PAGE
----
What is Mental Capacity?
Someone lacking Mental Capacity is unable to do one or more of the following four things:
- Understand information provided about a particular decision.
- Retain that information long enough to make a decision.
- Consider and assess the information to make a decision.
- Communicate a decision
- by talking
- through sign language
- or any other means.
This may be because of:
- an illness
- a disability such as a mental health problem or a stroke
- an addiction e.g. drugs or alcohol.
In order to protect the rights of the vulnerable various acts have been introduced including:
Source: Dorset County Council (ignore the contact information unless you live in the area).
The principles of the MCA 2005 are that a person:
- Must be assumed to have capacity unless it is established that they lack capacity.
- Is not to be treated as unable to make a decision, unless all practical steps to help them to do so have been taken unsuccessfully.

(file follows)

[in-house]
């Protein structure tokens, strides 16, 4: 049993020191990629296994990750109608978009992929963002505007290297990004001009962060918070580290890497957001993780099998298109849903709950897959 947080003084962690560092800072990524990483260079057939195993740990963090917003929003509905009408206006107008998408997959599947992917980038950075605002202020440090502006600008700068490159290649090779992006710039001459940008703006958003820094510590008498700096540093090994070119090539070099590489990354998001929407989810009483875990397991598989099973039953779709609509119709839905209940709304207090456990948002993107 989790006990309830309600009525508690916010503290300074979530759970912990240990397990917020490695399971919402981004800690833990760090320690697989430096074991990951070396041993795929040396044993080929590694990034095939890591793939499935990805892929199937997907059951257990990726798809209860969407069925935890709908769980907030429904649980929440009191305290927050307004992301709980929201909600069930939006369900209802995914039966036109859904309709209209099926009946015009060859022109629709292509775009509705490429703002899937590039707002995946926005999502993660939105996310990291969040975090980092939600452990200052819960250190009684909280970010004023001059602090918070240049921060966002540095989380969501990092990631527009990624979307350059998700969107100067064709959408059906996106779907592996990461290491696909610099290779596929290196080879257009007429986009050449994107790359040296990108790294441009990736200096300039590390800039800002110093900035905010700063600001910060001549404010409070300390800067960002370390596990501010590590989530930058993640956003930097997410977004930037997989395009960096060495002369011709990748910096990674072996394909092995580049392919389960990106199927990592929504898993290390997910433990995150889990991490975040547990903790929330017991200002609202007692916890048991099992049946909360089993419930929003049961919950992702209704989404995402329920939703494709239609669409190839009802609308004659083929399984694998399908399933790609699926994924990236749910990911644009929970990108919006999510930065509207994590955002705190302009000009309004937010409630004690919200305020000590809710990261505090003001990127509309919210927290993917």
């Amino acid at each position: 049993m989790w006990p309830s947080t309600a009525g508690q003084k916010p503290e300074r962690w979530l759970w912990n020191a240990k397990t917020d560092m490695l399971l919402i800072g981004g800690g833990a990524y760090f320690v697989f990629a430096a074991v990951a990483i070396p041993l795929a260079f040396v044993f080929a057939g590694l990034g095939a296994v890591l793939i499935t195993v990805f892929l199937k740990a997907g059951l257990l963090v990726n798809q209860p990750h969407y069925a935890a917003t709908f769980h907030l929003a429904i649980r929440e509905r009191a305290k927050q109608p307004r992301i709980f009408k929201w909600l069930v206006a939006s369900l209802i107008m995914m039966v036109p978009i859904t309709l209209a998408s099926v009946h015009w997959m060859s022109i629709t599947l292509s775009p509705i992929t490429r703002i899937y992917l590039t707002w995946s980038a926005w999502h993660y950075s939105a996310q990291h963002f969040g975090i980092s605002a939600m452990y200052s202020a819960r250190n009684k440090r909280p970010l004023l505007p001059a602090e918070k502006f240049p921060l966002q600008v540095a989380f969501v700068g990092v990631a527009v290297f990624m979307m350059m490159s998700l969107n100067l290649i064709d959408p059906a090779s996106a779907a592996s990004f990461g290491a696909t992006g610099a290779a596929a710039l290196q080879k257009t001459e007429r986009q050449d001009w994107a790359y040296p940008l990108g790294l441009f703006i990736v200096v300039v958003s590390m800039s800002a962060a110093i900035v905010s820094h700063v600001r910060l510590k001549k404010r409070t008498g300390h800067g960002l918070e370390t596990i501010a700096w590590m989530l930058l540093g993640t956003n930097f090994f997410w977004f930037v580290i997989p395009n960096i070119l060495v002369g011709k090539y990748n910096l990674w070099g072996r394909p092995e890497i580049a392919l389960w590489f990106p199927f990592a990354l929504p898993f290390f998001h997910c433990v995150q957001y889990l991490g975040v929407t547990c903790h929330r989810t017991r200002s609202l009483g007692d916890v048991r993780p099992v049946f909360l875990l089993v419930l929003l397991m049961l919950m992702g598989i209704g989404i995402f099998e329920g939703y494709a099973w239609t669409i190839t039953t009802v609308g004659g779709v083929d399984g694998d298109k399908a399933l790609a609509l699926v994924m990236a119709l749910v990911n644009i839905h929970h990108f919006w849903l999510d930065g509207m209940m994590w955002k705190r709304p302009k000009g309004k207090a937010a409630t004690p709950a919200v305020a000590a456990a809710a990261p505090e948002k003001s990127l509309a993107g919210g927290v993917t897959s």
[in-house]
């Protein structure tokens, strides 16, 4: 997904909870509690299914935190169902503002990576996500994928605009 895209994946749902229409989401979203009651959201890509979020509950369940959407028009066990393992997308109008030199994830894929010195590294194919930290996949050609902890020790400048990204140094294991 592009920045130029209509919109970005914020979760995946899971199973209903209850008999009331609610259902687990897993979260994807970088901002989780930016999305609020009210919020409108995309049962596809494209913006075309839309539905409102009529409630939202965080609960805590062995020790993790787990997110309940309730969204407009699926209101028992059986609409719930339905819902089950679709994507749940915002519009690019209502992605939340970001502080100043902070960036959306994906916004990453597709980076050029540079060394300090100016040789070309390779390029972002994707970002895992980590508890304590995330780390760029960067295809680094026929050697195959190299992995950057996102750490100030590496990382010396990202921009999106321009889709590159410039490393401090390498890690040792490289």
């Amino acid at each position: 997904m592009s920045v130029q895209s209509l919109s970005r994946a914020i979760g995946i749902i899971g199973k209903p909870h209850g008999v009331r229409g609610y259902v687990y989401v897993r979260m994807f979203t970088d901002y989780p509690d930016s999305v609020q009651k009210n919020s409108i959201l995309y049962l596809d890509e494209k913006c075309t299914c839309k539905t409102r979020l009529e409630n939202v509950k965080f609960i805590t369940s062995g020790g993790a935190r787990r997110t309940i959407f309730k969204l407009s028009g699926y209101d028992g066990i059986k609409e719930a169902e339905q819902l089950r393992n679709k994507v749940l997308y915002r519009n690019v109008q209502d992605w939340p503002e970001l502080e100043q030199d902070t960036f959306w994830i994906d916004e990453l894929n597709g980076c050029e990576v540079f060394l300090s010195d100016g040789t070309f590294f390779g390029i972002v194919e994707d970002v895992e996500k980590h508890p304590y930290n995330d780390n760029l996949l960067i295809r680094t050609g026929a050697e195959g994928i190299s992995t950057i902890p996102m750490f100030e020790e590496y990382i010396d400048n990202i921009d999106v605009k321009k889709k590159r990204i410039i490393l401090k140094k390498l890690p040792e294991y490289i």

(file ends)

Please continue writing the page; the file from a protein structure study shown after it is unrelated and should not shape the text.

- Is not to be treated as unable to make a decision merely because they make an unwise decision.
Any act done, or decision made, under the MCA 2005 for or on behalf of a person who lacks capacity must be done, or made, in their best interests.
Further guidance for professionals and social workers can be found on the Capacity Guide website.
Wills, Probate & Later Life Planning
Our Wills, Probate and Later Life Planning team are all experts in their field. They will be happy to provide further advice including:
- How to put plans in place to minimise the risk, should you lose the ability to make decisions in the future e.g. Lasting Power of Attorney (LPA).
- How to protect someone's rights, should they lose the ability to make decisions for themselves but do not have, for example, an LPA in place.
Further information can be found on the following websites: